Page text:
For the Miami Valley Today
TIPP CITY — Two Tippecanoe High School students were recently named National Merit Semifinalists in the National Merit Scholarship Program.
Davis Featherstone, son of McKay and Diane Featherstone, and Cooper Calk, son of Clinton and Tina Calk, are among an elite group of academically talented students. Only 17,000 high school seniors in the country earn this honor.
The students entered the 2022 National Merit Scholarship Program by taking the 2020 Preliminary SAT/National Merit Scholarship Qualifying Test (PSAT/NMSQT®), which served as an initial screen of program entrants. The nationwide pool of semifinalists, representing less than one percent of U.S. high school seniors, includes the highest-scoring entrants in each state.
Featherstone said he had suspicions he would be in contention for the award, but he was stunned when he saw his parents in his classroom for the surprise announcement. “Having my counselor and parents come into my first period with the letter stating I’d made the cut certainly caught me off guard.”
The THS senior is an AP Scholar with Distinction, Top Scholar, National Honor Society Vice President, and 2nd Team All MVL honoree for football. He also scored a perfect 36 on the ACT and works as an intern at the nonprofit Pink Ribbon Girls.
Featherstone said, “My largest extracurricular activity is my role on the varsity football team. I’ve been starting left tackle for three years now, and the time spent with my teammates and coach has been extremely important to me.”
Featherstone plans to study either engineering or economics in college and hopes to “make a lasting impact on the world.” He has not made a final decision on where he will attend school.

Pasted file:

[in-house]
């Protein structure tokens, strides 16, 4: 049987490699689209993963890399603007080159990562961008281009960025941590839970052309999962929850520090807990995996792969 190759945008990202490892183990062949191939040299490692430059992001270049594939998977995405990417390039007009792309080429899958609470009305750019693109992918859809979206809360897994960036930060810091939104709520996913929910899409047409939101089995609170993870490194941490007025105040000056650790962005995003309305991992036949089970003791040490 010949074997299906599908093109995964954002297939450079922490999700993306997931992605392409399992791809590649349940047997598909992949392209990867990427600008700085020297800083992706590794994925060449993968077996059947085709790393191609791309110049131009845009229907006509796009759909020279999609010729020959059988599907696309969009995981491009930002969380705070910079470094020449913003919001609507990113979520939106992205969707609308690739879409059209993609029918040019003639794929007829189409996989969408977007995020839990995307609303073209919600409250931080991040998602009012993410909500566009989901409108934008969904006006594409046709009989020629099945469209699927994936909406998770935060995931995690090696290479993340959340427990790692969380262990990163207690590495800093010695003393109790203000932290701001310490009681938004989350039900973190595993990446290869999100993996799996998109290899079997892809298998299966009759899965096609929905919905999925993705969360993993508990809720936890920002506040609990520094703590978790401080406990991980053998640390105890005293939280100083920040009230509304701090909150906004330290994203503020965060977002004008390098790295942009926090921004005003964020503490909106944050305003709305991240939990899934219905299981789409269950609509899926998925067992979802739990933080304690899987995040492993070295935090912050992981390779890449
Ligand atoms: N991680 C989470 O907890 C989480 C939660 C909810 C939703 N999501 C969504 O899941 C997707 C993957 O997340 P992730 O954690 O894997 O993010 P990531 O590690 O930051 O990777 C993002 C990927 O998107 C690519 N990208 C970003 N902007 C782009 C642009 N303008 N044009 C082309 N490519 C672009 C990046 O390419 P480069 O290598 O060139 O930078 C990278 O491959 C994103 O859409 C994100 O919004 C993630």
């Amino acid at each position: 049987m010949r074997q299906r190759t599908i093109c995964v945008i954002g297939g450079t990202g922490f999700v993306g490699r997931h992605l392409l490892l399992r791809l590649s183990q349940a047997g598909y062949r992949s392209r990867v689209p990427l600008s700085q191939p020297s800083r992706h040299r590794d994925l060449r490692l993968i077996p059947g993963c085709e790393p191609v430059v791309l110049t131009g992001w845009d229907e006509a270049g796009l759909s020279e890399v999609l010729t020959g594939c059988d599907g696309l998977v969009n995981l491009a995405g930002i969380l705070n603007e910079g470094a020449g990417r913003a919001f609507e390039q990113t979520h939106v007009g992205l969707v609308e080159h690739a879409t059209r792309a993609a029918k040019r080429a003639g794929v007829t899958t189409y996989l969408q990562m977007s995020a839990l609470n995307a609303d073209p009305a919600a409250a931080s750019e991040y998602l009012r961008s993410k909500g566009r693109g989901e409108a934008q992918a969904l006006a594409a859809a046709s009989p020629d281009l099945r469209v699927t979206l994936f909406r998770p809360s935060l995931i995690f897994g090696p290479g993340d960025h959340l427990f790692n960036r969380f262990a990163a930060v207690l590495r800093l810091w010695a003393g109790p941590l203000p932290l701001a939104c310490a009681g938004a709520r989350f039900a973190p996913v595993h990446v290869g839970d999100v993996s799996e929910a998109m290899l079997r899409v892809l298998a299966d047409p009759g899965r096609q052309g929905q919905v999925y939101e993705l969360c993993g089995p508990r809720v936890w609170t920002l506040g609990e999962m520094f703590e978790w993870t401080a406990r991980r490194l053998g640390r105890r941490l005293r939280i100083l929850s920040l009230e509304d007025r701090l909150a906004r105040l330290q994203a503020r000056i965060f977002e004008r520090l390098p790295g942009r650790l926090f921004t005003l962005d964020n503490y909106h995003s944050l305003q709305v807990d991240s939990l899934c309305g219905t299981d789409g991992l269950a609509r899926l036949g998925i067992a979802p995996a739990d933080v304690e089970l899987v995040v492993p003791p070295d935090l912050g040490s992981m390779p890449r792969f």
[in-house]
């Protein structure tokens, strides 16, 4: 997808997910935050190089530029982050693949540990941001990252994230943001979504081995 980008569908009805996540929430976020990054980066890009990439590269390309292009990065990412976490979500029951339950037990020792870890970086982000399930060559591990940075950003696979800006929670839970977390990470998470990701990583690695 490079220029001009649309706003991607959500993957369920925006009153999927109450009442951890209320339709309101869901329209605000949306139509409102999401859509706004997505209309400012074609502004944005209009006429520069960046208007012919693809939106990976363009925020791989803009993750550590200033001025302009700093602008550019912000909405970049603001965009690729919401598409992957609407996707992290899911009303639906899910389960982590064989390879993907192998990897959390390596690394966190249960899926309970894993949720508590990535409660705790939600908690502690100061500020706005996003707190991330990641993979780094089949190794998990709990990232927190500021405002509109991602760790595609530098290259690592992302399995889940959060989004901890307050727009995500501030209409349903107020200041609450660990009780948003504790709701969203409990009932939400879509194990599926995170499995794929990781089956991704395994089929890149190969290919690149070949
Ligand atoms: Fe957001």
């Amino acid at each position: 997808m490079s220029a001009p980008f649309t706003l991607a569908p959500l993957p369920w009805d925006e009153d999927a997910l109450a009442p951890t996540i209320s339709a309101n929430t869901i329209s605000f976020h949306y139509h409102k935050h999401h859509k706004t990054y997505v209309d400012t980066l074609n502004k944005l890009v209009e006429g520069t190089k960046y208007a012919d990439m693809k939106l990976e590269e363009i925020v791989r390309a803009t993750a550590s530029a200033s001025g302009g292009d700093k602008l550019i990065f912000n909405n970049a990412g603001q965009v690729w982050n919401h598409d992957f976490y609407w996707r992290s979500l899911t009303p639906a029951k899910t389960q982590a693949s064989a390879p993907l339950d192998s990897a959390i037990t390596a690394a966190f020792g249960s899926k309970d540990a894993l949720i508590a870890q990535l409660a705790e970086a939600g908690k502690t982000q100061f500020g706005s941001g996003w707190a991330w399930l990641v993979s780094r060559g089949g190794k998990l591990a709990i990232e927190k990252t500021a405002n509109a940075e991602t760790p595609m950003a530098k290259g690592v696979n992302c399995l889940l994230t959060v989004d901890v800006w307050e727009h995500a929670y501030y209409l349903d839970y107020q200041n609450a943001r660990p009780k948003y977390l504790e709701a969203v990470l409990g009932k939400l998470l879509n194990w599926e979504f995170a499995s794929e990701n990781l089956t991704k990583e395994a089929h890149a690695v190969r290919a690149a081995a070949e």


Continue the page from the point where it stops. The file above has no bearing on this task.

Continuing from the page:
Calk is an AP Scholar with Distinction, Top Scholar, National Honor Society member, and an Octagon officer that allows him to “help coordinate events that benefit our community.”
He also works at Target as a Guest Advocate. He explained, “This job has really allowed me to experience and work with a lot of very diverse people. Working there has helped me fine-tune my skills helping people.”
The THS senior has narrowed his college choices to the University of Texas at Austin and Texas A&M University. He plans to study computer engineering and also hopes to earn a master’s degree and potentially a Ph.D.
Calk encourages high school students to take the PSAT/NMSQT. “I almost didn’t take it because I didn’t really think it was too important since it wasn’t a ‘real’ SAT, and I wasn’t too familiar with the National Merit Program, but after learning about what it could bring, I decided to take it and look where I am now.”
The students continue in the competition for some 7,500 National Merit Scholarships worth nearly $30 million. To be considered for a Merit Scholarship® award, semifinalists must fulfill several requirements to advance to the finalist level of the competition.
To become a finalist, the candidates and a high school official must submit a detailed scholarship application, in which they provide information about the student’s academic record, participation in school and community activities, demonstrated leadership abilities, employment, and honors and awards received. The honorees must have an outstanding academic record throughout high school, be endorsed and recommended by a high school official, write an essay, and earn SAT® or ACT® scores that confirm the student’s earlier performance on the qualifying test.